FlexLM Licensing

BSOE runs a FlexLM license server (license.soe.ucsc.edu) for a number of software suites, including the following:

  • Agilent
  • Altera
  • Cadence
  • COMSOL(Currently No License Available)
  • Geneious(Currently No License available)
  • IDL
  • Maple
  • Mentor
  • Sonnet
  • Synopsys
  • TI Code Composer Studio
  • Xilinx

Note that while some of this software is available to anybody at BSOE, some suites have been purchased by and are used exclusively by individual research groups.

In order for this software to be able to check out network licenses, your system will need an environment variable that points them to the correct license server address and TCP port number; 27000@license.soe.ucsc.edu.  If you are unable to check out licenses, it is likely that you are either unable to connect to the license server or you do not have the required environment variable set.

Setting your Environment Variables

If your system does not already have the required variables set up, you can add them yourself.


Windows environment variables come in two varieties, system-wide and user-specific.  If you have local admin rights it is probably best to set a system environment variable for all users, but if you do not have admin rights you can still set one for your user account.

To set your environment variable open Control Panel, select System, then select "Advanced system settings" in the left part of the window to open the System Properties window.  Within the Advanced tab select the button at the bottom that reads "Environment Variables..." to view and edit environment variables.  You will see a list of system and user variables.  To add a new variable to one of these lists, click "New..." and set the variable name to "LM_LICENSE_FILE" and the variable value to "27000@license.soe.ucsc.edu".  If there is already a variable with the LM_LICENSE_FILE name but the wrong value, click "Edit..." and change the value to "27000@license.soe.ucsc.edu".  Remember that if you do not have administrator rights you will not be able to set the system variables, but a user variable will work just as well as they take precedence over system variables.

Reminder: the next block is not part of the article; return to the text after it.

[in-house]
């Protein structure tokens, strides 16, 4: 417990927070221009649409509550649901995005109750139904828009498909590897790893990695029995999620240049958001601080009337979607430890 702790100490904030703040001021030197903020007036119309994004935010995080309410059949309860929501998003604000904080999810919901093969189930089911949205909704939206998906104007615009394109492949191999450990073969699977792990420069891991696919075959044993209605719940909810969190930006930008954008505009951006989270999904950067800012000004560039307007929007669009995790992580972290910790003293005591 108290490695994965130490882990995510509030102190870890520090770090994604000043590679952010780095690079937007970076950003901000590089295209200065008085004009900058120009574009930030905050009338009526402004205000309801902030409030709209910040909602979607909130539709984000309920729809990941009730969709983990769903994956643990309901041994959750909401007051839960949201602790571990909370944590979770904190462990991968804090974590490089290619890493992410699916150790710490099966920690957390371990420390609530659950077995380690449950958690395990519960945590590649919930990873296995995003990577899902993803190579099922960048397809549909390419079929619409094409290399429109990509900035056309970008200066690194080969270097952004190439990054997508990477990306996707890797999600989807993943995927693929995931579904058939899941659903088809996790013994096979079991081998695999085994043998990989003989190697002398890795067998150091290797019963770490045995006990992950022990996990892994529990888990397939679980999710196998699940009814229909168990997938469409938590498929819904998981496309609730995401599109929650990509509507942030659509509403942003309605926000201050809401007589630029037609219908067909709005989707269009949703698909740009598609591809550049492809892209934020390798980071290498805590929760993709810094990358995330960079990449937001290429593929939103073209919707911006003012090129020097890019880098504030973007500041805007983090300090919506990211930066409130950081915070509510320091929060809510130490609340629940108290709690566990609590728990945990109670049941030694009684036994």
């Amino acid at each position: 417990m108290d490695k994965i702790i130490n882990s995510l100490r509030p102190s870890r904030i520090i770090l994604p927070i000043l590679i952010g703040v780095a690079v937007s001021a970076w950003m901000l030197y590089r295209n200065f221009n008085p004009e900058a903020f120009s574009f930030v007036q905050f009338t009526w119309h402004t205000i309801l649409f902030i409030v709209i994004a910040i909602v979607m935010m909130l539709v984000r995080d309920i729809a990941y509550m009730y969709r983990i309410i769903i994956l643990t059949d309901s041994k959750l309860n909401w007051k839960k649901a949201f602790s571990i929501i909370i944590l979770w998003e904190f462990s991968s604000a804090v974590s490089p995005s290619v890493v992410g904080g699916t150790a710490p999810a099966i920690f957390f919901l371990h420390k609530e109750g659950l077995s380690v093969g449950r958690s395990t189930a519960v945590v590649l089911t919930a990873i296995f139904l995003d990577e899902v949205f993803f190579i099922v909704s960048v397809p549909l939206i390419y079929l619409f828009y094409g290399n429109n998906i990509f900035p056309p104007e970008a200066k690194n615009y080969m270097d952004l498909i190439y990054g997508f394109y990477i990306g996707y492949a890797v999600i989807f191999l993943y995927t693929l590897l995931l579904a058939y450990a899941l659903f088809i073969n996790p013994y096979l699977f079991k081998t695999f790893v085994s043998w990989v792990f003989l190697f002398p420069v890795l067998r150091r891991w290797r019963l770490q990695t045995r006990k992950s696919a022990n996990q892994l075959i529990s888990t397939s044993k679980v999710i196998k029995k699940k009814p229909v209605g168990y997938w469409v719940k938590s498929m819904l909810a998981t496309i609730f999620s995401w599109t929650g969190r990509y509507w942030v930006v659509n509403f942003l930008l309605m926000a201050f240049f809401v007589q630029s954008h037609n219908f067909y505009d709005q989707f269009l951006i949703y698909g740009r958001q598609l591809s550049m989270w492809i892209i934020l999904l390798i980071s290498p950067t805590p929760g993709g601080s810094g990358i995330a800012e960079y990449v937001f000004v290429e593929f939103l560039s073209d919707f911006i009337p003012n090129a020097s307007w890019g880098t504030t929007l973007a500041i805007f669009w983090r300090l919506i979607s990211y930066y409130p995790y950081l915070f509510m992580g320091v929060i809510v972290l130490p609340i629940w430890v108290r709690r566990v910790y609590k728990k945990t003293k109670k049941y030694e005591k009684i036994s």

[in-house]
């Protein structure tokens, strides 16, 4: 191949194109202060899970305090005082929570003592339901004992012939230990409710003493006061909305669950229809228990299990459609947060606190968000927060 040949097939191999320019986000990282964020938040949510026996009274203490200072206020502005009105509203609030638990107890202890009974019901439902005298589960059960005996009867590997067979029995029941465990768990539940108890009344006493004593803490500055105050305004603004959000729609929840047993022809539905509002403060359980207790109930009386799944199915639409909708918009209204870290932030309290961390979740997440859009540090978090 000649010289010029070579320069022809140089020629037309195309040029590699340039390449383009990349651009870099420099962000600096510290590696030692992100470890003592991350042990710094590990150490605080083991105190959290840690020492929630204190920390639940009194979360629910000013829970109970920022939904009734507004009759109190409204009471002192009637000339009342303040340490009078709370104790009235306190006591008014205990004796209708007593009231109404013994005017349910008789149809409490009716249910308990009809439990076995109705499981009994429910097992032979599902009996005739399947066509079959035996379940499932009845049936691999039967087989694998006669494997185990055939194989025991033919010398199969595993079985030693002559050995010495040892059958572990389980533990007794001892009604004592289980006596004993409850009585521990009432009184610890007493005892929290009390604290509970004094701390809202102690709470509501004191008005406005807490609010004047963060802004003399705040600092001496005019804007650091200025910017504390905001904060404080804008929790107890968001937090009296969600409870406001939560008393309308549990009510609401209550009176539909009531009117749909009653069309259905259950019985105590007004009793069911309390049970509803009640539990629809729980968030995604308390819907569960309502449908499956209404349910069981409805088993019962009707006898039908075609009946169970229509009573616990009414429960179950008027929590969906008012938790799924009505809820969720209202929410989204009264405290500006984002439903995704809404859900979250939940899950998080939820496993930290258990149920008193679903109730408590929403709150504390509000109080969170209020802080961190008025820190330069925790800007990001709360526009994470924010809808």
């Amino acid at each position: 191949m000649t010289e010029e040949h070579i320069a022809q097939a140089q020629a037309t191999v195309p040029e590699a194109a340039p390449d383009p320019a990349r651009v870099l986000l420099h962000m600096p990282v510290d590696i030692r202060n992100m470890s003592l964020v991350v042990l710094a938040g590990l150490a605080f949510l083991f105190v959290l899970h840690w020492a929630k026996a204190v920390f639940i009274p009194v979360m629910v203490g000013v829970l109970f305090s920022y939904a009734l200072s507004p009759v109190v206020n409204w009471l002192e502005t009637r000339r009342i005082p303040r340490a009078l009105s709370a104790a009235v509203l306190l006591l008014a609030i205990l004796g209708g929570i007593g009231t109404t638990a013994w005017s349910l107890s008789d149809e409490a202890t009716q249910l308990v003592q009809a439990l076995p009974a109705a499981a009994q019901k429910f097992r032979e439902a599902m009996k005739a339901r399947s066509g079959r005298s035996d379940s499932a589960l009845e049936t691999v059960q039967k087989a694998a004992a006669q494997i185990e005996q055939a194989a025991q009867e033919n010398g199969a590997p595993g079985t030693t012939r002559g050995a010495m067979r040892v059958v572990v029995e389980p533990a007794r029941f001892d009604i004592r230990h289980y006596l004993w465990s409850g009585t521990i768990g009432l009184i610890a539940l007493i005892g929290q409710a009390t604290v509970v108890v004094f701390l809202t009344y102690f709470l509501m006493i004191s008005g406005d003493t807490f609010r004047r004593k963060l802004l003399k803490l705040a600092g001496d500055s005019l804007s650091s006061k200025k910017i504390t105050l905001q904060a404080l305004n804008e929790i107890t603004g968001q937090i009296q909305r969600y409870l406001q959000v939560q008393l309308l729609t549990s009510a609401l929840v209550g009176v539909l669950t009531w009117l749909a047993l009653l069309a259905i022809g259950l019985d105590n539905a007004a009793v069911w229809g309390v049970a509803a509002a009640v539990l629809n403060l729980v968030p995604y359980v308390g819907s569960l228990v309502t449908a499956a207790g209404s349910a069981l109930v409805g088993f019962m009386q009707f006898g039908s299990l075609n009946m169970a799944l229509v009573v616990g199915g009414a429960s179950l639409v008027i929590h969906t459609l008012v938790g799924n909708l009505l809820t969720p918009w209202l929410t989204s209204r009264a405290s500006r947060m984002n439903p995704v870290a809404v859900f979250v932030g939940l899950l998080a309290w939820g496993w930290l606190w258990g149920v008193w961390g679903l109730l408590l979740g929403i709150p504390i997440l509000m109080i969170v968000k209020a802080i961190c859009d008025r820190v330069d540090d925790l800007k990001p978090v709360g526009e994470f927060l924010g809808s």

Mac OS

In OS X Yosemite and later, setting environment variables in Mac OS is best done by creating a plist file in ~/Library/LaunchAgents so that the variable is set upon logging in.  The plist file should consist of the following text:

<?xml version="1.0" encoding="UTF-8"?>
<!DOCTYPE plist PUBLIC "-//Apple//DTD PLIST 1.0//EN" "http://www.apple.com/DTDs/PropertyList-1.0.dtd">
<plist version="1.0">
<string>Set FlexLM LM_LICENSE_FILE Variable</string>

It would be good to name it something self-explanatory, such as flexlm.variable.plist or something to that effect.  To load it immediately you can type "launchctl load ~/Library/LaunchAgents/flexlm.variable.plist" in a terminal window, or you can log out and log back in.  To verify it has been set, open a terminal and type "env" to list your environment variables.  You should see it in the list with the appropriate value.


For Bourne shells (sh/bash) the variable is set via "export LM_LICENSE_FILE=27000@license.soe.ucsc.edu" while for C-shells (csh/tcsh) the variable is set via "setenv LM_LICENSE_FILE 27000@license.soe.ucsc.edu".  The appropriate string should be added to your ~/.profile or ~/.cshrc .

To set a system variable in Linux, create a flexlm.sh (or flexlm.csh if you use a C-shell) file in /etc/profile.d/ that sets the environment variable with one of the commands mentioned in the last paragraph.  Note that you will need super user privileges to set a variable this way.